It’s that time of year again – prom season. It’s the time of year when I avoid my Facebook Newsfeed like the plague. The pictures of my friend’s teenagers eat away at me. I look at my friend’s son who was born around the same time as Mike and feel the giant gap between our boys. This year, the pain is compounded by the reality that Mike is a senior. He should be preparing for graduation, packing for college, and attending the prom like the rest of his classmates. He is not.
If you follow my blog, you know how deeply I love, accept, and celebrate Mike. I’ve rejoiced with every milestone; knowing how much effort basic tasks are for him to master. I do my best to approach each day with acceptance. I have mastered the art of burying my pain and remembering that each day is a gift. This year, I’ve been having a difficult time pushing away the painful realities. I’ve received college brochures, been solicited for graduation announcements, and even received a call from a military recruiter. There have been countless little ‘hits’ that I’ve had to push out of my mind and heart. At the beginning of the year, I was provided a graduation packet that included a form to order Mike’s cap & gown. I glanced at it and stuck it in a pile of papers on my desk. I haven’t been able to open the packet since, and the deadlines have past.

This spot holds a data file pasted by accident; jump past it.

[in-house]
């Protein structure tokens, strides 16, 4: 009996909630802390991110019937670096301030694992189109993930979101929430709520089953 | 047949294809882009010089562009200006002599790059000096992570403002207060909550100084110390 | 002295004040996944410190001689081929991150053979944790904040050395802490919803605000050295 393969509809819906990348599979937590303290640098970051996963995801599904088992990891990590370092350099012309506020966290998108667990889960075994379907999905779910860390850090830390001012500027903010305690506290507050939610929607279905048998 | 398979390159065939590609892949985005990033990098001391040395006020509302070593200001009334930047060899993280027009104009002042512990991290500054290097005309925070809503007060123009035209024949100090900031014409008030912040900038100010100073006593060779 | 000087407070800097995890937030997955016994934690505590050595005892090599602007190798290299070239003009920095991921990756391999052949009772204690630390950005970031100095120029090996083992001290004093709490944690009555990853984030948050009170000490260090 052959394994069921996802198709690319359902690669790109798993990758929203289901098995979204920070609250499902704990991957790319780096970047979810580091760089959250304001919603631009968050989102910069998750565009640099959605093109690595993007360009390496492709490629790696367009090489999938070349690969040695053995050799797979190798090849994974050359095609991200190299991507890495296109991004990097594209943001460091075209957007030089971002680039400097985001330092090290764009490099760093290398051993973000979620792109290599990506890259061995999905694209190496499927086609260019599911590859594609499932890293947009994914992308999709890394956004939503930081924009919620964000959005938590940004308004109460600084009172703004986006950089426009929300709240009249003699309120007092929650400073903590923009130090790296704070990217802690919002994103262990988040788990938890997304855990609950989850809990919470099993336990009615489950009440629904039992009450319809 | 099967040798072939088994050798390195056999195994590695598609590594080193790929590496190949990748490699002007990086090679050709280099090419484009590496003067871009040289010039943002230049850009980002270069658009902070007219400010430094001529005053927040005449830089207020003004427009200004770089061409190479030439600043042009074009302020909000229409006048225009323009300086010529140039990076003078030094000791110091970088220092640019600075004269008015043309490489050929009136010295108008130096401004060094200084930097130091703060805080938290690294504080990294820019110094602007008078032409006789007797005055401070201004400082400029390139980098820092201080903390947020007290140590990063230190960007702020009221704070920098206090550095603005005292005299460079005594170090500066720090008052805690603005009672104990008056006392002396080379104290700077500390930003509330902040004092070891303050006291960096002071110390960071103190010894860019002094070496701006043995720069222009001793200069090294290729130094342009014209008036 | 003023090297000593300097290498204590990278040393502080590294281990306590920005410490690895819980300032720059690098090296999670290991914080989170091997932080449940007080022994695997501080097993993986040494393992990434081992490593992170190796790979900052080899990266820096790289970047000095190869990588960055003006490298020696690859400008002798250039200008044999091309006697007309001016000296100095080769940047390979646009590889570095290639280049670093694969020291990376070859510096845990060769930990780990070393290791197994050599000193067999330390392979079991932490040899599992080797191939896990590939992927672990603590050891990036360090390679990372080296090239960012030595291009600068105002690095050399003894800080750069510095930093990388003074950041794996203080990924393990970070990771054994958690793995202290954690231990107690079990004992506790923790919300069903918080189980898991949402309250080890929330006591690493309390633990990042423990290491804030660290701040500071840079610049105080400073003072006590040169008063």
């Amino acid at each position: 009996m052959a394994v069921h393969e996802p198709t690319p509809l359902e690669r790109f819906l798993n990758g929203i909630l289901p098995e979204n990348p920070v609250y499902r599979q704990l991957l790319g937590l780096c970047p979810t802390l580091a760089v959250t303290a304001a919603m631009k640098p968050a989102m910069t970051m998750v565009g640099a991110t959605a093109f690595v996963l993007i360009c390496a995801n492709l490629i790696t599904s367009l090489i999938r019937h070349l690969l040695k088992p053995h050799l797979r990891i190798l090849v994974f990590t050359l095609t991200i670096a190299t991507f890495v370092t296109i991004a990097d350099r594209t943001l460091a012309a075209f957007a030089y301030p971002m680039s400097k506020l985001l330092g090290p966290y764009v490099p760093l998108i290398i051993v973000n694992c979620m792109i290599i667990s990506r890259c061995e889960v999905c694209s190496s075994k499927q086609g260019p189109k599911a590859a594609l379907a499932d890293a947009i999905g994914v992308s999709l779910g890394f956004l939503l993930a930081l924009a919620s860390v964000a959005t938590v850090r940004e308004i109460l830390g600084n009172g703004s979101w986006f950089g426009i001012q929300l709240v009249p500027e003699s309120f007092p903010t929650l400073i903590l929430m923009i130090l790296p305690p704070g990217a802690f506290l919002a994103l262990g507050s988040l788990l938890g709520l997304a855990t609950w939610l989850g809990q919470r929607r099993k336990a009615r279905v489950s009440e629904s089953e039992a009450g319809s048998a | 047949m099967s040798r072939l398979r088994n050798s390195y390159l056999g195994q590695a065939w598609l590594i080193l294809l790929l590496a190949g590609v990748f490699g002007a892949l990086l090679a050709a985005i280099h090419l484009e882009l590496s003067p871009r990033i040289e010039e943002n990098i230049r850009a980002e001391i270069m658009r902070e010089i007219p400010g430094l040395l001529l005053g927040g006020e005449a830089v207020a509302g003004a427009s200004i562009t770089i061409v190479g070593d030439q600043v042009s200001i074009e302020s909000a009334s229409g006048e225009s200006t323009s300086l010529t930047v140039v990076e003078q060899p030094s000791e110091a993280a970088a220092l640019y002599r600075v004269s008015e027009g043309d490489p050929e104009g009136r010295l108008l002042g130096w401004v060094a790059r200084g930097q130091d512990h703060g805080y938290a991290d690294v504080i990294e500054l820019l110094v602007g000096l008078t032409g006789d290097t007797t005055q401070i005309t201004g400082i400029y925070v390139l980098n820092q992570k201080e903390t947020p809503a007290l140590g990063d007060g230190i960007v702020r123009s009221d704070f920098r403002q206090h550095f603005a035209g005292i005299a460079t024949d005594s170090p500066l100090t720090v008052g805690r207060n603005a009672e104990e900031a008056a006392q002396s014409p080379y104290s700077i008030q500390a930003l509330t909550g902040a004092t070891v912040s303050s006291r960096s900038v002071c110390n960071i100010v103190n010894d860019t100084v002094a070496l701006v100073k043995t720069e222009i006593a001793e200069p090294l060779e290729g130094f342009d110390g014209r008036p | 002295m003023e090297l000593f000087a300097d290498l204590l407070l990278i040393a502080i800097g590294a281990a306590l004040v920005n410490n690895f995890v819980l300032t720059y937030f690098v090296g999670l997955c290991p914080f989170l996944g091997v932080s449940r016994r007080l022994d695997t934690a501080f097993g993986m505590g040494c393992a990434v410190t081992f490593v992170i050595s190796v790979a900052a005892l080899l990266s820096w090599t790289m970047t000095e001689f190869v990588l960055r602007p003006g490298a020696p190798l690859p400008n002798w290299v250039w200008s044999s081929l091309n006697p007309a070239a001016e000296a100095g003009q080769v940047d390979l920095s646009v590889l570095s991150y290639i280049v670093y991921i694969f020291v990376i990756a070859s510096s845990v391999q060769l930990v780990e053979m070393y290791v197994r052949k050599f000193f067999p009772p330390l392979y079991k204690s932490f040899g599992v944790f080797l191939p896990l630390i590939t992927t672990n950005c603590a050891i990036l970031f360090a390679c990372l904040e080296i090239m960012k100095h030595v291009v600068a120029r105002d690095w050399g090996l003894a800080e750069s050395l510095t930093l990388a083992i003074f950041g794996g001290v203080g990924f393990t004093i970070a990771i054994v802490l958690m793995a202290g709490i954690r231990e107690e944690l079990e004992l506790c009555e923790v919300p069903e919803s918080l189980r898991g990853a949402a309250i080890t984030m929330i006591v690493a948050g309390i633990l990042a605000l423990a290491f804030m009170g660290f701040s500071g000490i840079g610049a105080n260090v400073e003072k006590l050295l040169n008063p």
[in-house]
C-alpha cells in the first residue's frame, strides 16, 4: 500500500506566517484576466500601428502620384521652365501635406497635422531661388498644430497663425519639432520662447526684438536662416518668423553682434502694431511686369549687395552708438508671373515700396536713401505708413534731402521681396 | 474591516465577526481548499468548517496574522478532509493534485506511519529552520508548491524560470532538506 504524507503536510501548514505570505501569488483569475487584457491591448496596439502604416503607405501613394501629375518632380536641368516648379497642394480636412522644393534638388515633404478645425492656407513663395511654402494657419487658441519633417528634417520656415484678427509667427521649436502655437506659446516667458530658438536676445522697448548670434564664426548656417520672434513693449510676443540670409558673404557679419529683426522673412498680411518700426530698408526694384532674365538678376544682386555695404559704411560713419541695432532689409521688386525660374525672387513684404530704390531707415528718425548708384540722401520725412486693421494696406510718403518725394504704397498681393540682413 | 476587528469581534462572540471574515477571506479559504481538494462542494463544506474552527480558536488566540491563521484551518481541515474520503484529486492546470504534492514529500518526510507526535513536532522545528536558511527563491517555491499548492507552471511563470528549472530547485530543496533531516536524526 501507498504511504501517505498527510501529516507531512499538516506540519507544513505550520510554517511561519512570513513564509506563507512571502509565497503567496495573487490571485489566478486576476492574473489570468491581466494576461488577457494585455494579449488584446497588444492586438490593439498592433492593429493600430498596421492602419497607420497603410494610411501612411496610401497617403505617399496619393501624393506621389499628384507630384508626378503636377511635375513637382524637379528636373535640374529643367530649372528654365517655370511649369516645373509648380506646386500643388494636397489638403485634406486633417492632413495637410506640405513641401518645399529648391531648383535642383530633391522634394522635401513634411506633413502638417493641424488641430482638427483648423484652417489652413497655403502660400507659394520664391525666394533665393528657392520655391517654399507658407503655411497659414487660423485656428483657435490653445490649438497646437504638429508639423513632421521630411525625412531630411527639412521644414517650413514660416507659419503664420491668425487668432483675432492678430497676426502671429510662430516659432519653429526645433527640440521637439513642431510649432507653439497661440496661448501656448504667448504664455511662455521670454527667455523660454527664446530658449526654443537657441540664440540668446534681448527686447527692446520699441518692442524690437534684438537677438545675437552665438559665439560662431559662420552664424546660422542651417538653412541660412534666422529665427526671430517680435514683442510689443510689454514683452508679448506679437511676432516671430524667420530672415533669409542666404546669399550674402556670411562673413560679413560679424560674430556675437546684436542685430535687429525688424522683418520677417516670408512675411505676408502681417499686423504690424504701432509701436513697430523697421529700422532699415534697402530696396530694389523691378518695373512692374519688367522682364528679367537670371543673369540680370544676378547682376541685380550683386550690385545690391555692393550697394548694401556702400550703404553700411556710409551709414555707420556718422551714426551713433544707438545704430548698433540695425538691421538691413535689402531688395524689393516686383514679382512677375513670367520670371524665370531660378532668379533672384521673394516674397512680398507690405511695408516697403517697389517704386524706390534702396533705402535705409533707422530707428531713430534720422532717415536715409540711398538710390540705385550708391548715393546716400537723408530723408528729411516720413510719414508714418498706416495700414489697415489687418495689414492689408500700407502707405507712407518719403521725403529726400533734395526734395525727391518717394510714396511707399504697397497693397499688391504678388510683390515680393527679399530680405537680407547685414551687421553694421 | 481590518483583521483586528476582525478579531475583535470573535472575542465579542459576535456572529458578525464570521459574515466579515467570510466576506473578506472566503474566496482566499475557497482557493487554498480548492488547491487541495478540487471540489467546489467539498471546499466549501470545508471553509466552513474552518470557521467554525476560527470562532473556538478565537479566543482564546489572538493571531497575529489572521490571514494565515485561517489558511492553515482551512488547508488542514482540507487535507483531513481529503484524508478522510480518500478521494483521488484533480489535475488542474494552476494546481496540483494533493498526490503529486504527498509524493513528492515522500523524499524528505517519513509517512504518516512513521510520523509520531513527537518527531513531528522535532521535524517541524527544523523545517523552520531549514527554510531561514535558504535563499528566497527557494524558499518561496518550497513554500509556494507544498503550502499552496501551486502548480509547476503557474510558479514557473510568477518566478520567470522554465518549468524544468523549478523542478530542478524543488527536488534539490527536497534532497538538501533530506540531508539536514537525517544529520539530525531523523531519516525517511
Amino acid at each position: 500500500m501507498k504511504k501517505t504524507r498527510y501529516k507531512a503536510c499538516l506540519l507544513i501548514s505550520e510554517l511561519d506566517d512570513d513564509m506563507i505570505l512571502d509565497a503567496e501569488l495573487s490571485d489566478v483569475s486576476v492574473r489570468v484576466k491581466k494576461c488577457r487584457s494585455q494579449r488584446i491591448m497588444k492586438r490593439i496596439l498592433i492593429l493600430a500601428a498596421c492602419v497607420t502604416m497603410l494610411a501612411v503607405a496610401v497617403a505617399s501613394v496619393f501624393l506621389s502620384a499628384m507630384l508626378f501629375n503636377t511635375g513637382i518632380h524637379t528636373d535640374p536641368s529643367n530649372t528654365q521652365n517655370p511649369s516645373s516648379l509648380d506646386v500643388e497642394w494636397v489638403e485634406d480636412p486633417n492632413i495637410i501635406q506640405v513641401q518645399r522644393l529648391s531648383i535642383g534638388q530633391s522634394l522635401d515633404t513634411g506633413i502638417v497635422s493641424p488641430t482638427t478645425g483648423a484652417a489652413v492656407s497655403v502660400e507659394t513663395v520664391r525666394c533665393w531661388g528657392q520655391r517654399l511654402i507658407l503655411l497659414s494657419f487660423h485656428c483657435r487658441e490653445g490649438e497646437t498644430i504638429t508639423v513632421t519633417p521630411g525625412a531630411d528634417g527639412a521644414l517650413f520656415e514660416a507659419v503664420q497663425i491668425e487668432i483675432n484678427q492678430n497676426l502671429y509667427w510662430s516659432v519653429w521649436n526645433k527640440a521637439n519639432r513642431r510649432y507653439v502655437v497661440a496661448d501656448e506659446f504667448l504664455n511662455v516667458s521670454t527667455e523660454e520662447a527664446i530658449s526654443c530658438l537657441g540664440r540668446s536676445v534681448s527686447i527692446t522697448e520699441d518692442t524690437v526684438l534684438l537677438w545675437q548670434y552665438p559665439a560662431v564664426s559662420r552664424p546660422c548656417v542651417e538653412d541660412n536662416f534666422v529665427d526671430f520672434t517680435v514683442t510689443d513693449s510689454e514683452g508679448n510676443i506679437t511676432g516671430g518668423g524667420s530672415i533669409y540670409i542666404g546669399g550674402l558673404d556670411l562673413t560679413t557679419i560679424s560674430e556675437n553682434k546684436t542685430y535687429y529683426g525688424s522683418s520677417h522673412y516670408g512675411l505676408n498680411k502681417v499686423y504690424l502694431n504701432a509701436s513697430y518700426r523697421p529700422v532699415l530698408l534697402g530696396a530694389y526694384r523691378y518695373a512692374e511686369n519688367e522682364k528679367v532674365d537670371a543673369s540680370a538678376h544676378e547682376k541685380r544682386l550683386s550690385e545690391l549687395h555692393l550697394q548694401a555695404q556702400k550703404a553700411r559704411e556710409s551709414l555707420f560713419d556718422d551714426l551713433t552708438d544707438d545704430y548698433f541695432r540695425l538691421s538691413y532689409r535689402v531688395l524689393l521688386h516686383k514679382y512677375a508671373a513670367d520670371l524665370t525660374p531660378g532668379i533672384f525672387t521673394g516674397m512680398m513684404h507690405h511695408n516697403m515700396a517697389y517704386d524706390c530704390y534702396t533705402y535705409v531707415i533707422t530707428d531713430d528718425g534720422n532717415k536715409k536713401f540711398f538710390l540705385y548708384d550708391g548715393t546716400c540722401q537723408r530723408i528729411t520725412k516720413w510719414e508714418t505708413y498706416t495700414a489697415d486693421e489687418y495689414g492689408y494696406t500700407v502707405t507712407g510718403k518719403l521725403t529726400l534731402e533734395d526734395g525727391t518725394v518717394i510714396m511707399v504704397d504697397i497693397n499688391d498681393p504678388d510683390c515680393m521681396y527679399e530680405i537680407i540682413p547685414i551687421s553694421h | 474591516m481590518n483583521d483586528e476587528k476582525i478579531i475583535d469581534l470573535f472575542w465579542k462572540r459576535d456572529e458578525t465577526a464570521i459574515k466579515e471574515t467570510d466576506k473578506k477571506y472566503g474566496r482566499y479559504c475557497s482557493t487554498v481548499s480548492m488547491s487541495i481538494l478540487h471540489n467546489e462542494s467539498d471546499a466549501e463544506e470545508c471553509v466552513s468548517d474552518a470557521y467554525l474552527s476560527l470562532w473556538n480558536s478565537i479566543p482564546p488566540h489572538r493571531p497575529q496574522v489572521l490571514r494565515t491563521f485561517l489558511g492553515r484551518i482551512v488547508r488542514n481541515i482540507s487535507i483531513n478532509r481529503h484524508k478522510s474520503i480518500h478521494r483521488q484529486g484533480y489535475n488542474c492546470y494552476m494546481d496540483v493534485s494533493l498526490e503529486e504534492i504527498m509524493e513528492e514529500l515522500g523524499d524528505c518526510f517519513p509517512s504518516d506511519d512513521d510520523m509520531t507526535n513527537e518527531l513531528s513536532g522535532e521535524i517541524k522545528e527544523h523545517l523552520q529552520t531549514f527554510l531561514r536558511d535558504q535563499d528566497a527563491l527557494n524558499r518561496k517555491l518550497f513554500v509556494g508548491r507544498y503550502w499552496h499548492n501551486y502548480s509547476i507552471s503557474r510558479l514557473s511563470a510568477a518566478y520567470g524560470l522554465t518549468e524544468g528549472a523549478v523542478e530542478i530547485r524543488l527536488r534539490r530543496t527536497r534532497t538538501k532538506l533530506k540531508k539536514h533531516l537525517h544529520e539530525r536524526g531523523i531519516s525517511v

While I’m proud of Mike’s accomplishments, I’m also feeling melancholy. He is graduating, but returning to the same school for four more years. He will be there after his younger sister matriculates to college. He will be there until he is twenty-two years old.
After painful consideration, I’ve decided to skip Mike’s high school graduation ceremony. While I have no doubt that his school and teachers would provide whatever accommodations necessary to ensure that his participation would be without incident, I’m just not sure that there is anything that could accommodate ME.
I know that I won’t be able to sit in an audience and watch his typical peers transition to life without feeling immense sadness. I don’t want to listen to speeches about opportunities and the future. I don’t want to see Mike sitting in the crowd of students with headphones on and playing on his iPad. I don’t want to spend his Graduation day mourning for his reality.
I’ve decided to celebrate Mike’s accomplishments in a manner that he will enjoy. I’ve decided to have a private party with his friends and family. I’ve decided to avoid the traditional and opt for the personal. In all honesty, a private party is probably the greatest graduation present I could give him. It’s an accommodation that will let him be ‘Mike’.